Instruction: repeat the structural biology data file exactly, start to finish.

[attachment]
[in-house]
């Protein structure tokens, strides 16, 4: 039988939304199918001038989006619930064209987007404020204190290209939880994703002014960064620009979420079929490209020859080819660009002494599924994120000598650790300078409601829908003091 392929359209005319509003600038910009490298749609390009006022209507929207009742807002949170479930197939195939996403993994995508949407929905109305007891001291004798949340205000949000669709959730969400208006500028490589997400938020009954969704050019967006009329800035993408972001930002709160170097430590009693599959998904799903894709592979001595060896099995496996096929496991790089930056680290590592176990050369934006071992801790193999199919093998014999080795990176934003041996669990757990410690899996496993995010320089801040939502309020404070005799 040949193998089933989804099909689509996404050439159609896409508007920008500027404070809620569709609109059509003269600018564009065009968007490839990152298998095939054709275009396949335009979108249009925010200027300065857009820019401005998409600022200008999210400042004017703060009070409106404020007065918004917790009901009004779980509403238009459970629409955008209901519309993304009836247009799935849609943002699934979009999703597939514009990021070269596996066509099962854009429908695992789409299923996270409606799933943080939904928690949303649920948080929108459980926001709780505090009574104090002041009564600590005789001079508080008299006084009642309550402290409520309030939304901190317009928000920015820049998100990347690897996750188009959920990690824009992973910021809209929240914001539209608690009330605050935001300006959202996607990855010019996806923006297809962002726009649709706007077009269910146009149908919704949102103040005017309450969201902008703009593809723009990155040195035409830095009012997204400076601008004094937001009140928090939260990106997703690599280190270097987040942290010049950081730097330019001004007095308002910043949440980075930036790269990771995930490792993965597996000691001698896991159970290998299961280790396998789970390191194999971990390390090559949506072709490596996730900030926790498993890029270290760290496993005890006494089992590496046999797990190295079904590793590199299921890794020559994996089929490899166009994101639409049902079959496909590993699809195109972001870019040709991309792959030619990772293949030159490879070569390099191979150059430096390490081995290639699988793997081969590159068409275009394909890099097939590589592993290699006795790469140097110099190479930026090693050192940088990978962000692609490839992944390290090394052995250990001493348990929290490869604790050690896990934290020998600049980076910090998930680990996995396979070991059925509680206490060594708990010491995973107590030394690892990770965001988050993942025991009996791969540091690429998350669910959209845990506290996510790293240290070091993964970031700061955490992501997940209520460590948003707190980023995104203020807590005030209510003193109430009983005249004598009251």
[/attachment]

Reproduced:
[in-house]
């Protein structure tokens, strides 16, 4: 039988939304199918001038989006619930064209987007404020204190290209939880994703002014960064620009979420079929490209020859080819660009002494599924994120000598650790300078409601829908003091 392929359209005319509003600038910009490298749609390009006022209507929207009742807002949170479930197939195939996403993994995508949407929905109305007891001291004798949340205000949000669709959730969400208006500028490589997400938020009954969704050019967006009329800035993408972001930002709160170097430590009693599959998904799903894709592979001595060896099995496996096929496991790089930056680290590592176990050369934006071992801790193999199919093998014999080795990176934003041996669990757990410690899996496993995010320089801040939502309020404070005799 040949193998089933989804099909689509996404050439159609896409508007920008500027404070809620569709609109059509003269600018564009065009968007490839990152298998095939054709275009396949335009979108249009925010200027300065857009820019401005998409600022200008999210400042004017703060009070409106404020007065918004917790009901009004779980509403238009459970629409955008209901519309993304009836247009799935849609943002699934979009999703597939514009990021070269596996066509099962854009429908695992789409299923996270409606799933943080939904928690949303649920948080929108459980926001709780505090009574104090002041009564600590005789001079508080008299006084009642309550402290409520309030939304901190317009928000920015820049998100990347690897996750188009959920990690824009992973910021809209929240914001539209608690009330605050935001300006959202996607990855010019996806923006297809962002726009649709706007077009269910146009149908919704949102103040005017309450969201902008703009593809723009990155040195035409830095009012997204400076601008004094937001009140928090939260990106997703690599280190270097987040942290010049950081730097330019001004007095308002910043949440980075930036790269990771995930490792993965597996000691001698896991159970290998299961280790396998789970390191194999971990390390090559949506072709490596996730900030926790498993890029270290760290496993005890006494089992590496046999797990190295079904590793590199299921890794020559994996089929490899166009994101639409049902079959496909590993699809195109972001870019040709991309792959030619990772293949030159490879070569390099191979150059430096390490081995290639699988793997081969590159068409275009394909890099097939590589592993290699006795790469140097110099190479930026090693050192940088990978962000692609490839992944390290090394052995250990001493348990929290490869604790050690896990934290020998600049980076910090998930680990996995396979070991059925509680206490060594708990010491995973107590030394690892990770965001988050993942025991009996791969540091690429998350669910959209845990506290996510790293240290070091993964970031700061955490992501997940209520460590948003707190980023995104203020807590005030209510003193109430009983005249004598009251």